First phase of 5-month public awareness action campaign.
— Ilene Corina, BCPA
ROSLYN, NY, US, April 18, 2022 /EINPresswire.com/ — It’s now more than two years since the COVID-19 pandemic began to change our world. In March, 2022, the US passed the grim milestone of 1 million deaths from the disease. Although case rates are much lower now, our hospitals are still treating patients on respirators. They can’t speak. Some are dying.
Those who have prepared by naming a health care proxy or surrogate, or making a “living will” know that their wishes about their care will be respected. Those who haven’t prepared? Well, their treatment decisions are entirely up to others.
So, in April 2021, the TakeCHARGE Campaign starts its 2022 season focused on #1 of its “5 Steps to Safer Health Care”: Understand and Complete Your Advance Directives.
What are “advance directives”? This is a catch-all term for several kinds of documents you can complete that define and protect your wishes about treatment, if you are unable to communicate. Some, like the “healthcare proxy” designate someone to make decisions on your behalf; others, such as a “living will”, specify your wishes when it comes to, for example, life-support, or organ donation.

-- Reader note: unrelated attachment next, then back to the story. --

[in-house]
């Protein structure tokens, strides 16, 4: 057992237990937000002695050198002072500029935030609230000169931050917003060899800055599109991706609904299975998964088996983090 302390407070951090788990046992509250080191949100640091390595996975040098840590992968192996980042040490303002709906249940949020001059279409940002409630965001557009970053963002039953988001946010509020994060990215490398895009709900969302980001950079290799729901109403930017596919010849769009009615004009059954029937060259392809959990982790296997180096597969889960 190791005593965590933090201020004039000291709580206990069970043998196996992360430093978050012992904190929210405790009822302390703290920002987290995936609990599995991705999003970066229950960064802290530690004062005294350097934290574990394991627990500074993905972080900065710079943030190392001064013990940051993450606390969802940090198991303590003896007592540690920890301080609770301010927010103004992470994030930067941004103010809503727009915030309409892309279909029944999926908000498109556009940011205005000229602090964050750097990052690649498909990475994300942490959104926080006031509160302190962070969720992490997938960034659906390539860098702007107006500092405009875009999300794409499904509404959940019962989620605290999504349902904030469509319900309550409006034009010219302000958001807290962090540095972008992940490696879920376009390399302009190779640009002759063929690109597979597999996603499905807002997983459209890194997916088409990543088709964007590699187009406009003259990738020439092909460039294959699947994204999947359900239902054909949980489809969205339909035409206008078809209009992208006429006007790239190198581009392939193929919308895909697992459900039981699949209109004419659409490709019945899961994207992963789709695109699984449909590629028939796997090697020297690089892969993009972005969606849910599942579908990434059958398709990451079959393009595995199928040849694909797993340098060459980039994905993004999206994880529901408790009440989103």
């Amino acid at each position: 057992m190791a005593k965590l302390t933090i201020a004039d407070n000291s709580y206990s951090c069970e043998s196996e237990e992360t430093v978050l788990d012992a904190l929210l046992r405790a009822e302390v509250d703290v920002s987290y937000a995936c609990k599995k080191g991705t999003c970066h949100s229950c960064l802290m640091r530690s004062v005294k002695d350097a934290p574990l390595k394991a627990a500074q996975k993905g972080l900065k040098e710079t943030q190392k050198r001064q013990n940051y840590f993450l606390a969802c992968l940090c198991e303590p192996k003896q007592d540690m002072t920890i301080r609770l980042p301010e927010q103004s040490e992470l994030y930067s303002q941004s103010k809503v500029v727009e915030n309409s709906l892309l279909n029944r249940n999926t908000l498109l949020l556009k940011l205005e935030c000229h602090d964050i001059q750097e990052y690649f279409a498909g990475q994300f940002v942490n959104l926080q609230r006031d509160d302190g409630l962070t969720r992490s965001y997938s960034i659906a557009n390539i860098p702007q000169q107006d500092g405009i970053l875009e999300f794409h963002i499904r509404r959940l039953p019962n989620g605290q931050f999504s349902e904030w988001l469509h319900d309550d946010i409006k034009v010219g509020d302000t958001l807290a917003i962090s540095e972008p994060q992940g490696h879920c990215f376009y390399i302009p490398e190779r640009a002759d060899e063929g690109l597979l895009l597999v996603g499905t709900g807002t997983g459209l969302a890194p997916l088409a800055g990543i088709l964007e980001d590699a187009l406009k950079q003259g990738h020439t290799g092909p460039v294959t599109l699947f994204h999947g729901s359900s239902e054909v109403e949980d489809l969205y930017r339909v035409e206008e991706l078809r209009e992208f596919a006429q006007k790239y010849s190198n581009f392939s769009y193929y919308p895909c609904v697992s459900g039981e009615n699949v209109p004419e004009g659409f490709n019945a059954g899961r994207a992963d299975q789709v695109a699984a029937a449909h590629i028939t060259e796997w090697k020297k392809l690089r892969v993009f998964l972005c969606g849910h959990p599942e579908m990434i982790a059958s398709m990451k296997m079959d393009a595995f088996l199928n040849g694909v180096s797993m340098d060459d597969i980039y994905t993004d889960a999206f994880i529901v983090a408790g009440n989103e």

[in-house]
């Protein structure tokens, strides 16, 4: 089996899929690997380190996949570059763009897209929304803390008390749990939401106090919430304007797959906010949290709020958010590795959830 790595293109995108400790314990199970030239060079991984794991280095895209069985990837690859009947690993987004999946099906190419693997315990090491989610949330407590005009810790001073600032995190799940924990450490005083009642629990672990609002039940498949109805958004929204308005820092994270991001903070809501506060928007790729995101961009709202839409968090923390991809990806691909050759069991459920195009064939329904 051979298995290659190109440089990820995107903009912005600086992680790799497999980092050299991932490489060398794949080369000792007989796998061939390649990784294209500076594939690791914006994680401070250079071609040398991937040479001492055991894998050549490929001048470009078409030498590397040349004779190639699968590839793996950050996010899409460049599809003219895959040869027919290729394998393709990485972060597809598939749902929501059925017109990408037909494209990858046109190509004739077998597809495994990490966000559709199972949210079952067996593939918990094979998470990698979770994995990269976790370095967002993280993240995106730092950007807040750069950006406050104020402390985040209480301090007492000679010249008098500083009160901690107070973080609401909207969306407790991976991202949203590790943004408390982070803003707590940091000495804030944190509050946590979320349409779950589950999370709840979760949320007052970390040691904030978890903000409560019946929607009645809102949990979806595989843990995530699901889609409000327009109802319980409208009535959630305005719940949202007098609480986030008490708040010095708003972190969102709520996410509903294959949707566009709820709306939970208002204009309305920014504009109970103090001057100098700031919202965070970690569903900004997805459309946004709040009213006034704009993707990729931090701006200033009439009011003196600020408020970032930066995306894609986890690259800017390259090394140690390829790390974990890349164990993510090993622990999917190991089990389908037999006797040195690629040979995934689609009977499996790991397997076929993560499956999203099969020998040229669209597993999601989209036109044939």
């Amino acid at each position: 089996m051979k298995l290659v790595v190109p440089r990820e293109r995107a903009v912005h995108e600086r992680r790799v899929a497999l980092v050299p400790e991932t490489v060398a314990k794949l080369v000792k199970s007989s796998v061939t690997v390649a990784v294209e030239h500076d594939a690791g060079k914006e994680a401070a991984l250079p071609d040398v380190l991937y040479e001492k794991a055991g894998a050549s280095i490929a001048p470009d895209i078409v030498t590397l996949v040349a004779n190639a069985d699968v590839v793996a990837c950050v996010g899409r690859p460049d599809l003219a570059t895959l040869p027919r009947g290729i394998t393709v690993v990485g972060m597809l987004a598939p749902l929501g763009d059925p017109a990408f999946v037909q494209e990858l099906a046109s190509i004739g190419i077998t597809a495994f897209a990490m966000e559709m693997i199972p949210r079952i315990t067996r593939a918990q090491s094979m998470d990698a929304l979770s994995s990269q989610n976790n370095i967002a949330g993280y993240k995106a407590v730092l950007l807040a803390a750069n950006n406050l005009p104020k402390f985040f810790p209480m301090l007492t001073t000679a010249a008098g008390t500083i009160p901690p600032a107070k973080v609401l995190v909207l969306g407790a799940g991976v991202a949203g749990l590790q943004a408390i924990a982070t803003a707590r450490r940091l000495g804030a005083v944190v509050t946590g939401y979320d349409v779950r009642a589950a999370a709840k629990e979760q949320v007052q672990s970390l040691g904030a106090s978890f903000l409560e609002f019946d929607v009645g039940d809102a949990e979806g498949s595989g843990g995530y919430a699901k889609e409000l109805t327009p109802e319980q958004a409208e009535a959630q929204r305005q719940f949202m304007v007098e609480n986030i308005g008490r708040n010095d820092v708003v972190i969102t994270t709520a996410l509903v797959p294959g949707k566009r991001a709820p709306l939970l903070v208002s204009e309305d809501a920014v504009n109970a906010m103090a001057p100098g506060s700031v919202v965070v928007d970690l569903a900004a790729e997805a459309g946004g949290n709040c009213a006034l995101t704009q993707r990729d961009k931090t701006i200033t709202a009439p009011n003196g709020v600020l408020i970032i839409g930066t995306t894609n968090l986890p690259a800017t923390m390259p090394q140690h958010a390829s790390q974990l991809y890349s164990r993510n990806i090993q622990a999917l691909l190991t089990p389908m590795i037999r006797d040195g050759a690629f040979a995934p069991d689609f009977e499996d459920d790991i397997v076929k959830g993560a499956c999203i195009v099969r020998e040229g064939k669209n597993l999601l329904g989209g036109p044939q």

Why does this matter? Take the example of Pat S., a 34-year-old father of two, who struggled with COVID-19 at home, but in the end found himself in the intensive care unit on a ventilator. Knowing that he was young and healthy, he had not prepared any advance directives, so here he was, unable to communicate about potentially life-and-death decisions.
In a Time of Crisis
Long-time patient advocate Ilene Corina, president of Pulse Center for Patient Safety, Education & Advocacy which launched TakeCHARGE in 2020 says, “In today’s crisis more than ever, we should ask ourselves:
• Breathing machines — would I want to be put on one and under what circumstances?
• Do I want to be free of all pain and get pain medication?
• Do I want to be part of medical research?
• Does my religion permit blood transfusions?
• What about organ or tissue donation?
• Finally, who will speak for me if I can’t share this information with the medical team?”
“If you are 18 or over,” she adds, “you need to be prepared with your own decisions.”
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